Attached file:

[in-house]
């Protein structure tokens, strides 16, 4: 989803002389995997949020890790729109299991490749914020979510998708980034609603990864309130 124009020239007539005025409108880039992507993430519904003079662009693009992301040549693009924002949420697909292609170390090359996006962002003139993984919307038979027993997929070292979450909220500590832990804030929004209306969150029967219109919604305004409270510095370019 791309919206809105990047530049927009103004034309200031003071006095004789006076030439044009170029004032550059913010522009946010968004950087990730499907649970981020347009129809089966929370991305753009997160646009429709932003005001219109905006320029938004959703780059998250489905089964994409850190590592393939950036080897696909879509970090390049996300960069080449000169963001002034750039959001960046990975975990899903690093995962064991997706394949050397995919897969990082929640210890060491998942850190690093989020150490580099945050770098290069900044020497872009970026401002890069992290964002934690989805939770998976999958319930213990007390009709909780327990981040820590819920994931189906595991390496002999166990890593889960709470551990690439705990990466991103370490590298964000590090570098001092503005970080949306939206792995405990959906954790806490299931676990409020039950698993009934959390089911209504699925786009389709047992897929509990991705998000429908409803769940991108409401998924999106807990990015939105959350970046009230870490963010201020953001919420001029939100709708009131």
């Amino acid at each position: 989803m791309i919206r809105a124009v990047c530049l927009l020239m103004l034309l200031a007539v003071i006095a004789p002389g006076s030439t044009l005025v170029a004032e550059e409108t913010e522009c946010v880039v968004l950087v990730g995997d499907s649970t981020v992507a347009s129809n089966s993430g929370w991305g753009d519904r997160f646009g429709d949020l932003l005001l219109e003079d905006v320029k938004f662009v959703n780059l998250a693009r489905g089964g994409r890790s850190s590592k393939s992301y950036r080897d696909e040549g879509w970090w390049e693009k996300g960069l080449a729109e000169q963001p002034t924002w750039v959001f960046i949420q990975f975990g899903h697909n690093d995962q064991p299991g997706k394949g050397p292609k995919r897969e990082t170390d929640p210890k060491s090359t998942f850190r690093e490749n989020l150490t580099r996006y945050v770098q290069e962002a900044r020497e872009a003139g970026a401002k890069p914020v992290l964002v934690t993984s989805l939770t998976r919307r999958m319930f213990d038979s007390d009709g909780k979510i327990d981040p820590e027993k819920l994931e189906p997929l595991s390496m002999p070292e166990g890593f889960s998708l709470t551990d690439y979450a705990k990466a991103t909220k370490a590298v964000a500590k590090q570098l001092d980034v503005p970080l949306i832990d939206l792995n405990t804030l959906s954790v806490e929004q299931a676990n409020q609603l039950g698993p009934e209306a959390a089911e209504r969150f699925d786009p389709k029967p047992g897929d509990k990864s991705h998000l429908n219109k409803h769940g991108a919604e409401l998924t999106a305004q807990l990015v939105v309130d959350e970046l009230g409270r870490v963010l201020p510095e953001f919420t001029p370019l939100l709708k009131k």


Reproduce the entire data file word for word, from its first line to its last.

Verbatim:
[in-house]
């Protein structure tokens, strides 16, 4: 989803002389995997949020890790729109299991490749914020979510998708980034609603990864309130 124009020239007539005025409108880039992507993430519904003079662009693009992301040549693009924002949420697909292609170390090359996006962002003139993984919307038979027993997929070292979450909220500590832990804030929004209306969150029967219109919604305004409270510095370019 791309919206809105990047530049927009103004034309200031003071006095004789006076030439044009170029004032550059913010522009946010968004950087990730499907649970981020347009129809089966929370991305753009997160646009429709932003005001219109905006320029938004959703780059998250489905089964994409850190590592393939950036080897696909879509970090390049996300960069080449000169963001002034750039959001960046990975975990899903690093995962064991997706394949050397995919897969990082929640210890060491998942850190690093989020150490580099945050770098290069900044020497872009970026401002890069992290964002934690989805939770998976999958319930213990007390009709909780327990981040820590819920994931189906595991390496002999166990890593889960709470551990690439705990990466991103370490590298964000590090570098001092503005970080949306939206792995405990959906954790806490299931676990409020039950698993009934959390089911209504699925786009389709047992897929509990991705998000429908409803769940991108409401998924999106807990990015939105959350970046009230870490963010201020953001919420001029939100709708009131």
């Amino acid at each position: 989803m791309i919206r809105a124009v990047c530049l927009l020239m103004l034309l200031a007539v003071i006095a004789p002389g006076s030439t044009l005025v170029a004032e550059e409108t913010e522009c946010v880039v968004l950087v990730g995997d499907s649970t981020v992507a347009s129809n089966s993430g929370w991305g753009d519904r997160f646009g429709d949020l932003l005001l219109e003079d905006v320029k938004f662009v959703n780059l998250a693009r489905g089964g994409r890790s850190s590592k393939s992301y950036r080897d696909e040549g879509w970090w390049e693009k996300g960069l080449a729109e000169q963001p002034t924002w750039v959001f960046i949420q990975f975990g899903h697909n690093d995962q064991p299991g997706k394949g050397p292609k995919r897969e990082t170390d929640p210890k060491s090359t998942f850190r690093e490749n989020l150490t580099r996006y945050v770098q290069e962002a900044r020497e872009a003139g970026a401002k890069p914020v992290l964002v934690t993984s989805l939770t998976r919307r999958m319930f213990d038979s007390d009709g909780k979510i327990d981040p820590e027993k819920l994931e189906p997929l595991s390496m002999p070292e166990g890593f889960s998708l709470t551990d690439y979450a705990k990466a991103t909220k370490a590298v964000a500590k590090q570098l001092d980034v503005p970080l949306i832990d939206l792995n405990t804030l959906s954790v806490e929004q299931a676990n409020q609603l039950g698993p009934e209306a959390a089911e209504r969150f699925d786009p389709k029967p047992g897929d509990k990864s991705h998000l429908n219109k409803h769940g991108a919604e409401l998924t999106a305004q807990l990015v939105v309130d959350e970046l009230g409270r870490v963010l201020p510095e953001f919420t001029p370019l939100l709708k009131k």